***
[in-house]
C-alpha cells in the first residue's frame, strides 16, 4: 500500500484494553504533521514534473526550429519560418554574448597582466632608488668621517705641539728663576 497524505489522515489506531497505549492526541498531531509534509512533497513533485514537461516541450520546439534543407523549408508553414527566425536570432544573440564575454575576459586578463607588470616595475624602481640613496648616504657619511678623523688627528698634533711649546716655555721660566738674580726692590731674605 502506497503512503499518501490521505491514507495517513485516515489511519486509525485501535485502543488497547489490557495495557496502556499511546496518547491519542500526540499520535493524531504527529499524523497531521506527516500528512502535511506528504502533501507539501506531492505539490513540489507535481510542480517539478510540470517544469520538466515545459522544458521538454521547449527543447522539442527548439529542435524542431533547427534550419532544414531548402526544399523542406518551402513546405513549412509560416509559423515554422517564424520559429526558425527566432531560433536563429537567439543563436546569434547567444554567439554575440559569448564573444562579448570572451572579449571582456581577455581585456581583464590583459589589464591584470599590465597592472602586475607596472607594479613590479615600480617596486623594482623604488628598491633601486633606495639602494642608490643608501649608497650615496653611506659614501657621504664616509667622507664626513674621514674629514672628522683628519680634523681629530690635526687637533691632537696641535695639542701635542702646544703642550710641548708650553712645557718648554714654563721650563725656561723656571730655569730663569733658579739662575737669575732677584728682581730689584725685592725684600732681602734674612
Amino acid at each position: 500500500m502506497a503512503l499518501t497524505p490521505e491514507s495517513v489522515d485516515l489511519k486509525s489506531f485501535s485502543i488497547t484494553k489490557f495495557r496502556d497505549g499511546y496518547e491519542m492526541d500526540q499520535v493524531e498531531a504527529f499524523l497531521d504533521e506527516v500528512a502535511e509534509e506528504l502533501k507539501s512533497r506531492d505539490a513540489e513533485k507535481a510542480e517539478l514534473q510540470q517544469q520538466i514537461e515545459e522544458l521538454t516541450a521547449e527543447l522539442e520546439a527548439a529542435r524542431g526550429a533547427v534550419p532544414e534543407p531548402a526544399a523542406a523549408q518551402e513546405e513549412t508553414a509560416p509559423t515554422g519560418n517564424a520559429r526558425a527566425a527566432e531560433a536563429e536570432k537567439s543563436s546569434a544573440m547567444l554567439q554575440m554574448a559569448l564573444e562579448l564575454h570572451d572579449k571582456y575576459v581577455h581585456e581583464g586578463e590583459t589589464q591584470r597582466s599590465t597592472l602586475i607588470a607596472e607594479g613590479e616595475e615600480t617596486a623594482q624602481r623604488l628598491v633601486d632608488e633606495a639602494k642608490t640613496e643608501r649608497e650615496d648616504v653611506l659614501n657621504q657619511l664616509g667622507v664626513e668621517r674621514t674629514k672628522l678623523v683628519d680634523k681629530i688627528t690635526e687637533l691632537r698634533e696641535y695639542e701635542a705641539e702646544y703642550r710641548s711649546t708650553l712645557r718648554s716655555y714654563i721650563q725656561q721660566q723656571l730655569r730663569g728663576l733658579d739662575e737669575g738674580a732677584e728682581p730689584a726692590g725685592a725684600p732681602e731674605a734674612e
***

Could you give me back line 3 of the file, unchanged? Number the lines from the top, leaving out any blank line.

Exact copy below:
Amino acid at each position: 500500500m502506497a503512503l499518501t497524505p490521505e491514507s495517513v489522515d485516515l489511519k486509525s489506531f485501535s485502543i488497547t484494553k489490557f495495557r496502556d497505549g499511546y496518547e491519542m492526541d500526540q499520535v493524531e498531531a504527529f499524523l497531521d504533521e506527516v500528512a502535511e509534509e506528504l502533501k507539501s512533497r506531492d505539490a513540489e513533485k507535481a510542480e517539478l514534473q510540470q517544469q520538466i514537461e515545459e522544458l521538454t516541450a521547449e527543447l522539442e520546439a527548439a529542435r524542431g526550429a533547427v534550419p532544414e534543407p531548402a526544399a523542406a523549408q518551402e513546405e513549412t508553414a509560416p509559423t515554422g519560418n517564424a520559429r526558425a527566425a527566432e531560433a536563429e536570432k537567439s543563436s546569434a544573440m547567444l554567439q554575440m554574448a559569448l564573444e562579448l564575454h570572451d572579449k571582456y575576459v581577455h581585456e581583464g586578463e590583459t589589464q591584470r597582466s599590465t597592472l602586475i607588470a607596472e607594479g613590479e616595475e615600480t617596486a623594482q624602481r623604488l628598491v633601486d632608488e633606495a639602494k642608490t640613496e643608501r649608497e650615496d648616504v653611506l659614501n657621504q657619511l664616509g667622507v664626513e668621517r674621514t674629514k672628522l678623523v683628519d680634523k681629530i688627528t690635526e687637533l691632537r698634533e696641535y695639542e701635542a705641539e702646544y703642550r710641548s711649546t708650553l712645557r718648554s716655555y714654563i721650563q725656561q721660566q723656571l730655569r730663569g728663576l733658579d739662575e737669575g738674580a732677584e728682581p730689584a726692590g725685592a725684600p732681602e731674605a734674612e